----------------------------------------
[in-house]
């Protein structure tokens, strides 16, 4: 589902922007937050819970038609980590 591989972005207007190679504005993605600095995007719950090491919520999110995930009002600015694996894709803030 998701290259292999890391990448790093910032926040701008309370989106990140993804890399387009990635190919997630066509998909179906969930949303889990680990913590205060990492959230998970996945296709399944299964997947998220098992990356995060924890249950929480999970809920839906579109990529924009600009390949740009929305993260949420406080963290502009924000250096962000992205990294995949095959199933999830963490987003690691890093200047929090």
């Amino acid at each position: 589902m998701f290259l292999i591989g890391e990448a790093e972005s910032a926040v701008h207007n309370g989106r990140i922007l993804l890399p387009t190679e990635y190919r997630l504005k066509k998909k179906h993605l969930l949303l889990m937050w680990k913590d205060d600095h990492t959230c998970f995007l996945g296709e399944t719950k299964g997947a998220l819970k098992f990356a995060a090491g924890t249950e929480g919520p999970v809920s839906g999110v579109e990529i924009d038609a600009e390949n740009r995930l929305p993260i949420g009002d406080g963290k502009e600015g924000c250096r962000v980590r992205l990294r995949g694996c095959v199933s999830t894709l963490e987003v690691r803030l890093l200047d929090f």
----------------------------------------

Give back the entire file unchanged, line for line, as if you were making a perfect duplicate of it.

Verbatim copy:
[in-house]
């Protein structure tokens, strides 16, 4: 589902922007937050819970038609980590 591989972005207007190679504005993605600095995007719950090491919520999110995930009002600015694996894709803030 998701290259292999890391990448790093910032926040701008309370989106990140993804890399387009990635190919997630066509998909179906969930949303889990680990913590205060990492959230998970996945296709399944299964997947998220098992990356995060924890249950929480999970809920839906579109990529924009600009390949740009929305993260949420406080963290502009924000250096962000992205990294995949095959199933999830963490987003690691890093200047929090």
């Amino acid at each position: 589902m998701f290259l292999i591989g890391e990448a790093e972005s910032a926040v701008h207007n309370g989106r990140i922007l993804l890399p387009t190679e990635y190919r997630l504005k066509k998909k179906h993605l969930l949303l889990m937050w680990k913590d205060d600095h990492t959230c998970f995007l996945g296709e399944t719950k299964g997947a998220l819970k098992f990356a995060a090491g924890t249950e929480g919520p999970v809920s839906g999110v579109e990529i924009d038609a600009e390949n740009r995930l929305p993260i949420g009002d406080g963290k502009e600015g924000c250096r962000v980590r992205l990294r995949g694996c095959v199933s999830t894709l963490e987003v690691r803030l890093l200047d929090f």